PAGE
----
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Wednesday, June 19, 2024
The independent student publication of The University at Buffalo, since 1950

"Cichocki: Tough to Spell, Easy to Learn From"

Professor Dianna Cichocki spends her day surrounded by numbers, computers, and students. When the class is dismissed, she starts her other job: being a mother.

Cichocki teaches statistical decisions in management at UB, but she hasn't been teaching here for very long. With just under two semesters experience, Cichocki has quickly adapted to the professor's lifestyle at a university.

"I took [Statistics Decisions in Management] last semester [with Professor Cichocki]," said Amilyn Corliss, a junior accounting major. "I really enjoyed her class. She always tried to make it fun, especially since it's a distance learning class where some people can watch it online. She was really focused on making her students succeed."

Before Cichocki came to UB, she gained experience teaching at different levels of education, ranging from middle school to community college. Her life plan was always to be a teacher.

"At St. John Fisher I had a professor who was fabulous [and] who said that all junior high teachers go to heaven," Cichocki said. "So I started off in junior high and I thought I would pave my way that way."

Cichocki continually changed what level of education she taught. She went from junior high, to high school, and eventually to Erie Community College (ECC) where she taught everything from basic math courses to calculus and statistics for 10 years.

During her tenure at ECC, she was rewarded for her exceptional effort and teaching style with two awards: an NYSAD excellence award in 2009 and a President's Recognition Award for Instruction in 2010.

To win the awards, professors must attract special notice from both peers and students. She won the awards because of positive student evaluations, evaluations within her department, and the letters of recommendation.

They are proudly hung on the walls of her office - right next to paintings and drawings by her three children.

Cichocki's ambition to teach has led her to several presentations to other educators at the state and national level. She is currently on the state board of the New York State Mathematical Association of Two-Year Colleges and the national board of American Mathematical Association of Two-Year Colleges.

"I've given different presentations on using technology in statistics," Cichocki said. "My students know that I like to use applets and I like to keep up with technology. I tell my students in my stats class that I want them to be able to use the tools that are out there to be able to perform the analysis rather than having to memorize formulas and having to plug in numbers. There are all these tools and you hold them in the palm of your hand."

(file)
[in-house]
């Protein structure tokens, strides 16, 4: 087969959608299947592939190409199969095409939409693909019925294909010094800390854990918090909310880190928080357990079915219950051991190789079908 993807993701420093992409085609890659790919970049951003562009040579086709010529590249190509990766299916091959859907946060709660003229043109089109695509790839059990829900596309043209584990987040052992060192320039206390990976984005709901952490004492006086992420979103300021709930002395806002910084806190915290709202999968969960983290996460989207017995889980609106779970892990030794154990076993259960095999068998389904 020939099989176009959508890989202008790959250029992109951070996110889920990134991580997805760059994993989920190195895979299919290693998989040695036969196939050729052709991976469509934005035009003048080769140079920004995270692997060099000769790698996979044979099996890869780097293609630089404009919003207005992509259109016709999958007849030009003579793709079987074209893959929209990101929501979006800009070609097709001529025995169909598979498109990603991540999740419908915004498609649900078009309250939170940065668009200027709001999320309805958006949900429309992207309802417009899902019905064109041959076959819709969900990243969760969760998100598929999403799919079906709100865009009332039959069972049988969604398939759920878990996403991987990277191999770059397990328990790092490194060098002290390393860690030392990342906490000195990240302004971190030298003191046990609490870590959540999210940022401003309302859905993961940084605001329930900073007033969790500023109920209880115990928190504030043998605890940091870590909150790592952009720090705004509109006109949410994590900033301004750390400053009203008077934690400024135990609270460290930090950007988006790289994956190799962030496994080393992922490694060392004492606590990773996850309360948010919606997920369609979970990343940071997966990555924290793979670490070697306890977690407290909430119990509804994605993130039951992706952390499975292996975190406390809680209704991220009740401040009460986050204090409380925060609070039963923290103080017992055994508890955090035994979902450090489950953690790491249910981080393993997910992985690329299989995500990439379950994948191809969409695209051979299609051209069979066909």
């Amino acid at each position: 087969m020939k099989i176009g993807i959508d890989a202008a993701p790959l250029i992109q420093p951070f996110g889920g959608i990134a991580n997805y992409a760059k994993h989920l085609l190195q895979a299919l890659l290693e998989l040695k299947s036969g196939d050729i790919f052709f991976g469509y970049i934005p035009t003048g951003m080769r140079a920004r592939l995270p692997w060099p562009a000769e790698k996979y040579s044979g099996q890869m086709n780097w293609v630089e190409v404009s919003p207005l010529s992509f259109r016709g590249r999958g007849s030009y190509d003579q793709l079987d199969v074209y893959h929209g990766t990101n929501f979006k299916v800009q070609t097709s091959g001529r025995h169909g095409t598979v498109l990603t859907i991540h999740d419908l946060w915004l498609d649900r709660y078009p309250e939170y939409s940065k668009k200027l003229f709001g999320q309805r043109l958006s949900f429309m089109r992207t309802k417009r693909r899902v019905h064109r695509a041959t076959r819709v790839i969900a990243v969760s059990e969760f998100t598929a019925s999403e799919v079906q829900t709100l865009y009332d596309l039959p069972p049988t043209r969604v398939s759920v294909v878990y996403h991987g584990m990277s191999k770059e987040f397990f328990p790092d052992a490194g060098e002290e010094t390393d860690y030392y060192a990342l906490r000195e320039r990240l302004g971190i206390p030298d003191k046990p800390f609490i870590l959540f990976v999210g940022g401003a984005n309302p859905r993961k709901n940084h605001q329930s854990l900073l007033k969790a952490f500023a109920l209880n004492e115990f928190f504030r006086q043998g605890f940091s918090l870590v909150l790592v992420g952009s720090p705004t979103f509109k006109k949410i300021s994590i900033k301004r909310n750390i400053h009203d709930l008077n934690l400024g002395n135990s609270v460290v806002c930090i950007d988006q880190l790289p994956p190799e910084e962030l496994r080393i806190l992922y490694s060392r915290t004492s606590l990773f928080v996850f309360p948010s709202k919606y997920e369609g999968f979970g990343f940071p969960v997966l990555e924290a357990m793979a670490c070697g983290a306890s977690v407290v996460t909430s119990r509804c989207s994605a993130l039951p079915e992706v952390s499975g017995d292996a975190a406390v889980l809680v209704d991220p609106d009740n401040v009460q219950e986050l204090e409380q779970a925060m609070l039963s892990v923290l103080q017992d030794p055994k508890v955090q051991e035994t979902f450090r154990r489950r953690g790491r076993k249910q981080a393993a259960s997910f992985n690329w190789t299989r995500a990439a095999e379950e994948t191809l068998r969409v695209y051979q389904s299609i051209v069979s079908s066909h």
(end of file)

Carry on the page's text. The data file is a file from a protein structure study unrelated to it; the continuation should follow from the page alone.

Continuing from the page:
Cichocki's has given presentations on teaching in online learning environments while at ECC and UB. Having been a member of the online learner's group at UB and co-chair of the distance learning education for ECC, she frequently gave insight on how to improve distance education and teaching through an online medium.

Professor Cichocki's move to UB has been well received. After notifying ECC that she would not be returning, the school said it would hold her job for one year so that she could explore her other options. At UB, Professor Cichocki began to fit in right away.

"So far it has been fabulous," Cichocki said. "It was different for me to teach in the digital access environment. I stand up there for an hour and 20 minutes and I don't stop talking. It's a completely different way of teaching than what I was used to so I was apprehensive of that, but I really like it."

Her positive attitude trickles down to her students and is seen in her teaching style. It is not difficult to figure out that Cichocki cares about her students' success, as she'll often ask her previous students what they liked and disliked about her class when they come to visit.

"I love when students come back to me," Cichocki said. "We have some good conversations and I really like that. I really appreciate that they are willing to go back and forth and they're appreciative of the fact that I'm willing to listen to them and take into consideration how they think the course went."

On the weekends, Cichocki changes roles from professor to mother. With two daughters and one son, she rarely has any time for herself. On a typical weekend, her life revolves around her family and its needs.

"You'll find me running to hockey practice, you'll find me picking up my daughter from softball practice or bringing somebody to a friend's house," Cichocki said. "We go to church together as a family every Sunday, and every Sunday we're at the hockey rink. I try to not miss any of my children's events. I like to run and I try to read but it doesn't go so well when you have three kids."

Between being a sports fan, a mother, and a professor, Cichocki is doing all she can to teach lessons in the classroom as well as outside of it.





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